Student Investment

Facilitating the Student Learning Experience

  • Technologies supplement the curriculum by demonstrating concepts you are trying to explain.
  • Each student has different experiences with technology, from the technophobe to the computer guru. Knowing how the technology learning curve applies to each can help you successfully integrate a technology into your class.
  • There will always be a learning curve for some students (as well as for TAs). This will usually be the case if the technology is new, specialized, or non–standard. But all will be well if you:
  • Inform the students at the beginning of the semester what technologies will be used in the course.
  • Do not sugarcoat the experience, but emphasize the advantages. The more pleasurable the extra work is, the less of a burden it will seem, and the more likely students will be to cooperate.
  • Schedule a training session early in the semester in a lab for your students. This way, they will be able to experience the new technology with the help of an expert: you!
  • Share the learning experience. Some students will require that you learn more about the technology to suite their needs.
  • If a student understands the technology better than you, learn from their experience as well!
  • Students have different styles of learning, so you may have to find different practical examples to demonstrate a concept or communicate a principle.
    • Visual learners prefer visual examples like pictures
    • Audio learners prefer examples they can hear such as sound clips
    • Tactile learners like to touch things so you may have to give them something they can hold.
  • Etc.
  • Some examples teach in more than one style such as video clips.
  • "Seduce" your students: give them what they like: music, movies, images… Everything that will lure them to learn!

Explain the Personal Benefits to Students

Students like when they can personally benefit from using a technology. The more they feel a personal stake, the more they often they'll want to use it. Here are some examples:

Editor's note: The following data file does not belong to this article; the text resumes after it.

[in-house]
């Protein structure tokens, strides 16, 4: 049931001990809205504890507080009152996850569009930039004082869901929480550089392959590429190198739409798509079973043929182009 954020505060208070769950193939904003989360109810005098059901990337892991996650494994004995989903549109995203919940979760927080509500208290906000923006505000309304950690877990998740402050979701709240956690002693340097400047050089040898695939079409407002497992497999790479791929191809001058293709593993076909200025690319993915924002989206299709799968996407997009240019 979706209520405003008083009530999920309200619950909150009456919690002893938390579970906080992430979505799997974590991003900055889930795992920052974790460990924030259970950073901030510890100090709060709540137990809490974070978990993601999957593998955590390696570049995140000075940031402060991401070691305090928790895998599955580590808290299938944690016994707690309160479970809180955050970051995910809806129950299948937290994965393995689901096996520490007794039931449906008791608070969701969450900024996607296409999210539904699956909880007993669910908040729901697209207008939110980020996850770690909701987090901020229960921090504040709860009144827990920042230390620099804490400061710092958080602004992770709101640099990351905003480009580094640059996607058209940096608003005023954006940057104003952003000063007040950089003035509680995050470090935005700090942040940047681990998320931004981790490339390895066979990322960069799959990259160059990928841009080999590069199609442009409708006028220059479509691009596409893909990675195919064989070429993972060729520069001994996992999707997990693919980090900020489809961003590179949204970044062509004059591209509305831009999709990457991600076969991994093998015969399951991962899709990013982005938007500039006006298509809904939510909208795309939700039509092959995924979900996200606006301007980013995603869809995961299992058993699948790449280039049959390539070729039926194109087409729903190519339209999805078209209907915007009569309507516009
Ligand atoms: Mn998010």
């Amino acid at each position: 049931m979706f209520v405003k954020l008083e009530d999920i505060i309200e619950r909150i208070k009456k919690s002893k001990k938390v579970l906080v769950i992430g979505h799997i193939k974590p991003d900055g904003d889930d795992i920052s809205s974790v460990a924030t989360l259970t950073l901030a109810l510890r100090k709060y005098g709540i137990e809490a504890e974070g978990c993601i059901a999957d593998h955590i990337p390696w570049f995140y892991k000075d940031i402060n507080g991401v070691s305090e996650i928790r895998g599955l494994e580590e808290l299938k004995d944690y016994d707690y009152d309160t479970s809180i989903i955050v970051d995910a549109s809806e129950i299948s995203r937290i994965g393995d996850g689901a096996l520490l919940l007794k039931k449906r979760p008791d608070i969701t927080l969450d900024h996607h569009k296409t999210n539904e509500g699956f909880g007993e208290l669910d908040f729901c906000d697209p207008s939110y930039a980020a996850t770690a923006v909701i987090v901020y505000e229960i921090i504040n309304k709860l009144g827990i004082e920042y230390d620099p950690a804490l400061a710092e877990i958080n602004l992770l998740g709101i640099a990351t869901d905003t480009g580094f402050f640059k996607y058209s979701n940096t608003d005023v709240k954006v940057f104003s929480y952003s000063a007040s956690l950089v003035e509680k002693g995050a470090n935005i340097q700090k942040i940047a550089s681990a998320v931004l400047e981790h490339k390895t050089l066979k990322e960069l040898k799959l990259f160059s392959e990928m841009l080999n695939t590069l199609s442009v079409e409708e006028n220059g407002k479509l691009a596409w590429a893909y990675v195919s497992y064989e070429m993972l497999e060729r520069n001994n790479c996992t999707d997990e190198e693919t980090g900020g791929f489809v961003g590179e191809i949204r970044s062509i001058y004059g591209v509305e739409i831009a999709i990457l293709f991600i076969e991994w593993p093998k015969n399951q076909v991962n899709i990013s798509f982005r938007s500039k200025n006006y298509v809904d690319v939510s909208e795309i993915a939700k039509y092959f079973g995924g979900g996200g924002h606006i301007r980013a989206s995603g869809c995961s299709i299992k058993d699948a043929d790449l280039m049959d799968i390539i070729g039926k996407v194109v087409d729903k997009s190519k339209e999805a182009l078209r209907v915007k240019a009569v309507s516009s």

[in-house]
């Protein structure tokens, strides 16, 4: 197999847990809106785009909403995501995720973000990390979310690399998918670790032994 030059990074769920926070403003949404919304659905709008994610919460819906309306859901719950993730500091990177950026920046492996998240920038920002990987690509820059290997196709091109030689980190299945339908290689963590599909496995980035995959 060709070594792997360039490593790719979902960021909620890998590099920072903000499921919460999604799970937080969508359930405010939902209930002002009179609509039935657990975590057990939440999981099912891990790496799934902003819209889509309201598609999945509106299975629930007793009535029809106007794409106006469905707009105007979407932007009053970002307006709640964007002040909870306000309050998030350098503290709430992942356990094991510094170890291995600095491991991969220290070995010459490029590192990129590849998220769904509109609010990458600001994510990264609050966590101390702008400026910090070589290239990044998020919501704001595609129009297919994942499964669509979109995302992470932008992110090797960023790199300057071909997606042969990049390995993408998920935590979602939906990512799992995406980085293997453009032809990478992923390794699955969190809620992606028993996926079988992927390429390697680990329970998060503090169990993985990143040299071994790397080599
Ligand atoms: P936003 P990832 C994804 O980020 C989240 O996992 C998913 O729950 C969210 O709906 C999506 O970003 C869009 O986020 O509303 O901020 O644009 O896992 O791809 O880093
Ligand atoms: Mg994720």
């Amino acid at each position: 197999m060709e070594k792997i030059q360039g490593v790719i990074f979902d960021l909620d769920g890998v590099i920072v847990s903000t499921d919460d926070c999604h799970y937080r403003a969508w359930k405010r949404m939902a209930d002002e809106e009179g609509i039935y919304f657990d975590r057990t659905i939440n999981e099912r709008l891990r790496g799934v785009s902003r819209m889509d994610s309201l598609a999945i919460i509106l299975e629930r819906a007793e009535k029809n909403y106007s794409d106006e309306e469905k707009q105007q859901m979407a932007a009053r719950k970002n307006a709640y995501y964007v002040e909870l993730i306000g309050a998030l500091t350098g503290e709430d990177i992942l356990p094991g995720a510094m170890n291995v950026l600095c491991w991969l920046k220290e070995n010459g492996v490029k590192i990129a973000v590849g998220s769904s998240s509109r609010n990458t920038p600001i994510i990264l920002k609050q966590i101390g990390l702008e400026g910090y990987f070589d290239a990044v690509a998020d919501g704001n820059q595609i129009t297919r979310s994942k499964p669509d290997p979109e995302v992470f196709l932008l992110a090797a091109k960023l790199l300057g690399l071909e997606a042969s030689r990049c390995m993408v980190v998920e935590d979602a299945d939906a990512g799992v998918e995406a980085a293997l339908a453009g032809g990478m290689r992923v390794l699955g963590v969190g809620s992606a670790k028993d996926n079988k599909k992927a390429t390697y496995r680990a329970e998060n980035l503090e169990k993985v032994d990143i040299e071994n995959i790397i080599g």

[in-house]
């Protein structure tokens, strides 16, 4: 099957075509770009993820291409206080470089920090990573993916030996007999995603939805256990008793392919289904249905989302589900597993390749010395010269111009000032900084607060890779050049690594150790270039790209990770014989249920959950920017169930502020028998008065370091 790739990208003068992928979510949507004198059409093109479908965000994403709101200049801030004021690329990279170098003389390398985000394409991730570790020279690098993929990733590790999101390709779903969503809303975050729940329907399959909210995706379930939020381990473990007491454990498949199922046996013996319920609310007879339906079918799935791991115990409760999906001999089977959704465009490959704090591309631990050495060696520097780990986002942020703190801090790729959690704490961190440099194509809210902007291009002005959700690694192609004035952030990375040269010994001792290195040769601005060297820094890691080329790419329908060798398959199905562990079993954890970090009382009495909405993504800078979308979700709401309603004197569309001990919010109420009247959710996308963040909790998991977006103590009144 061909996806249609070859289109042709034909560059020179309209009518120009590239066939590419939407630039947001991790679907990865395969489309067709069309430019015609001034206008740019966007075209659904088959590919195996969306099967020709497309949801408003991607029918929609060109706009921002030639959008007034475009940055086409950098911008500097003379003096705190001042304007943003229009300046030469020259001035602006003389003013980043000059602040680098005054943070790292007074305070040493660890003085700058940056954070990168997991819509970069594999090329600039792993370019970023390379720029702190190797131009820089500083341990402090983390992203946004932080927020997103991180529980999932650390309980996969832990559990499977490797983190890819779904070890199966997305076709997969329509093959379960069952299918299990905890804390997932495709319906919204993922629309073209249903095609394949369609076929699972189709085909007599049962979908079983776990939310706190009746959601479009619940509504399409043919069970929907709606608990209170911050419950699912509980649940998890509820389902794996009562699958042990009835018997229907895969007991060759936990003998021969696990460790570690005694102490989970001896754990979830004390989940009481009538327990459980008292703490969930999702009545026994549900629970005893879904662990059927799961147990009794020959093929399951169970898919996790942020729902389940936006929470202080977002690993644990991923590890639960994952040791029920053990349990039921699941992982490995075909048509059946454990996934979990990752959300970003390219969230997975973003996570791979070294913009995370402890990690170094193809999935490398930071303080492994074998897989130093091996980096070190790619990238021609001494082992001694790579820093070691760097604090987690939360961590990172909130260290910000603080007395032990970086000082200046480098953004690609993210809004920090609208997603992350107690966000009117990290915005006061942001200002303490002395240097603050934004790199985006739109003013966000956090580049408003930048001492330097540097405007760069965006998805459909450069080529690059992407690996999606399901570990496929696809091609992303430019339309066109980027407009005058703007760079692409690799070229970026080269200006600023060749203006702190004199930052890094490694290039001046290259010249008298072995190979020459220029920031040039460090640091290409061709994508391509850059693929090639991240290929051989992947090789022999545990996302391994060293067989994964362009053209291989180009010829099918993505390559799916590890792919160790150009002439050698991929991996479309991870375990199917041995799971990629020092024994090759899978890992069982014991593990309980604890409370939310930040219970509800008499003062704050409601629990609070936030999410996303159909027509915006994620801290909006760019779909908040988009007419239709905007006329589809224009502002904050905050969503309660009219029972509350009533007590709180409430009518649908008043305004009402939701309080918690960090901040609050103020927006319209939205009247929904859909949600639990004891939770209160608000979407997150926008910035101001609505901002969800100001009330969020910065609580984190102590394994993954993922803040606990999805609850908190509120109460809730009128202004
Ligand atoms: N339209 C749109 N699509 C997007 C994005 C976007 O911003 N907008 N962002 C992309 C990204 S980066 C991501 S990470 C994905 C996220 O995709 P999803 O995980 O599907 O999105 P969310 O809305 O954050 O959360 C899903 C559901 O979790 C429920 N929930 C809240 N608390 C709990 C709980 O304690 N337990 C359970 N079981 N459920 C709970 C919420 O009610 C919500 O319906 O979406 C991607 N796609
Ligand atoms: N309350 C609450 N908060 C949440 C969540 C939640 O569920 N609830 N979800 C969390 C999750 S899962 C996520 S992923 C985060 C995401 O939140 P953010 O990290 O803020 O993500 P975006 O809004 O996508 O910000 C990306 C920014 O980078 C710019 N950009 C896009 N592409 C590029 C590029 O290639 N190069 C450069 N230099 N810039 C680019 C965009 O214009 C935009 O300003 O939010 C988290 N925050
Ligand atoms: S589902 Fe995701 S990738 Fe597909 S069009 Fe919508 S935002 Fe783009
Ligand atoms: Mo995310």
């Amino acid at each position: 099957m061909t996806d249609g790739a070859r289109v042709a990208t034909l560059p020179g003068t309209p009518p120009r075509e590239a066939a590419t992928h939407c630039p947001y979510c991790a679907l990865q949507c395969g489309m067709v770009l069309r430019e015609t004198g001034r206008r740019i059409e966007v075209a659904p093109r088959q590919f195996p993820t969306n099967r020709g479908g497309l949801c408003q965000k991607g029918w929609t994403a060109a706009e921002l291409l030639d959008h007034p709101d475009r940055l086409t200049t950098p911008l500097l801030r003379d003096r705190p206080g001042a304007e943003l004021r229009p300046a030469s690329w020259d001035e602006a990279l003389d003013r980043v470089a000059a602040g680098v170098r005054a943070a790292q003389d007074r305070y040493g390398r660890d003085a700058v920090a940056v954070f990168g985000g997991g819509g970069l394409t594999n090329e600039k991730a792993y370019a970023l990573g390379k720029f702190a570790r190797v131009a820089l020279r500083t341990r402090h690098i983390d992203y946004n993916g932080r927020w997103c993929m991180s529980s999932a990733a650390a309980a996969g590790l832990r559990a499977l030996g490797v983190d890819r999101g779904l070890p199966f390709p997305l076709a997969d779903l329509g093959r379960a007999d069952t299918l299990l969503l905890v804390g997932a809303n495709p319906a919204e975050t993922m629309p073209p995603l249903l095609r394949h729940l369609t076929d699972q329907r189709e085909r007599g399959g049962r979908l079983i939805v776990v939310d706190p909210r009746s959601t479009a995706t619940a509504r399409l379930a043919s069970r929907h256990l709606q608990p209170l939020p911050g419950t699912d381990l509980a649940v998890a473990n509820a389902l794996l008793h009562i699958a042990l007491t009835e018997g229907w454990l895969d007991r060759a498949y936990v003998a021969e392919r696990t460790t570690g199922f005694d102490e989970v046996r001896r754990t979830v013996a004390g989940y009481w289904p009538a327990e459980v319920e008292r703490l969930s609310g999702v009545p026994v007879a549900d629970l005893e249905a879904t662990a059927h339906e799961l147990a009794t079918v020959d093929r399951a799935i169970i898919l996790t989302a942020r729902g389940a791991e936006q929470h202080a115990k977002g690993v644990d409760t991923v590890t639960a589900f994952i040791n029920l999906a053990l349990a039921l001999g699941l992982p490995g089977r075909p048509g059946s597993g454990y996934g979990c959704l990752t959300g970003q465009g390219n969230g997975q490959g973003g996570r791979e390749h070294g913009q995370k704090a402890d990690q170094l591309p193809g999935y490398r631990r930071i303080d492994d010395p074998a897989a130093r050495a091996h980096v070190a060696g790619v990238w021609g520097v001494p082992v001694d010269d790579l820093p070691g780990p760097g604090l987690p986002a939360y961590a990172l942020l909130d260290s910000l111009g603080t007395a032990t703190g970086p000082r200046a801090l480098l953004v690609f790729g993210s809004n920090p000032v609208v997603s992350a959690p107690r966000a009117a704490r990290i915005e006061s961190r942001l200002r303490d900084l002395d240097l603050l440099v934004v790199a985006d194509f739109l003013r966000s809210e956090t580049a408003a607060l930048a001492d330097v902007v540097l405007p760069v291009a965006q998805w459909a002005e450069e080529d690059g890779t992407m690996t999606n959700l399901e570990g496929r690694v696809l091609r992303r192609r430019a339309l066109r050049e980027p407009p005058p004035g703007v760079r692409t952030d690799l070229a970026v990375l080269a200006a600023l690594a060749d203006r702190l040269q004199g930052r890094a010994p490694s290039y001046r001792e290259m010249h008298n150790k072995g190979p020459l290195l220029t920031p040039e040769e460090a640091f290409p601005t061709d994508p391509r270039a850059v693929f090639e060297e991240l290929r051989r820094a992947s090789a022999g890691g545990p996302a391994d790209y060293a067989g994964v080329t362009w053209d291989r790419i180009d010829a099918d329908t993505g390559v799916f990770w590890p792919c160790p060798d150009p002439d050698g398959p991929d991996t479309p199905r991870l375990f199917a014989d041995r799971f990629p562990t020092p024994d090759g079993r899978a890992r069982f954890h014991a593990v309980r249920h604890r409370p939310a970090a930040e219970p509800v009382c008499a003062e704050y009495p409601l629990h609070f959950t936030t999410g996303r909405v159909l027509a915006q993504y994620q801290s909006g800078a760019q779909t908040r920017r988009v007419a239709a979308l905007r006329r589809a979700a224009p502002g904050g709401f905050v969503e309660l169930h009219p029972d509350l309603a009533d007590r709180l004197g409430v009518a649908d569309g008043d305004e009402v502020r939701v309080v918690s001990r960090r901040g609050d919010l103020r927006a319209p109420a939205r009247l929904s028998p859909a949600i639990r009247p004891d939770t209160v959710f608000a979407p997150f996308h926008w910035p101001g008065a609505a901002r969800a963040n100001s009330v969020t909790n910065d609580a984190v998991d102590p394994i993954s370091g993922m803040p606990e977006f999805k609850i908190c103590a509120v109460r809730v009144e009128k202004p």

• They can reach you (or their friends!) via email if they have questions or want to make an appointment with you.
  • Lectures, handouts, homework sheets, or any other document given in class can be posted online using Blackboard. This allows students to take notes, study difficult concepts beforehand, or keep up if they cannot attend classes. And if your students lose a document or are not in class one day, they can still be expected to do their work.
  • Urge your students to communicate in discussion boards. If some students don't like to use it, you may make it optional. It could still be an opportunity for shy students who are afraid to talk in class to express themselves without any stress.

Attitude Matters

  • Be enthusiastic! “Sell” technology even to the most reluctant students! Show them the bright/fun sides in addition to the useful side!
  • Don't complain about technology — not even once because this may be the only time your students will remember!
  • Never mention the cons of using technology in your classroom.
  • Don't tell them something is "very easy" when students don't get it — or else, they may find you "very annoying".
  • Don't explain too much the pedagogical purpose of some fun technological session. In other words, don't make it boring when it's not and don't explain the whys —just do it well.
  • Use technologies they are familiar with and enjoy. For instance, cell phones may be used in language class! See idea #78 (Using ICD) in Griffith, Nia. 100 Ideas for Teaching Languages. London-New York: Continuum Publishing Group, 2005.
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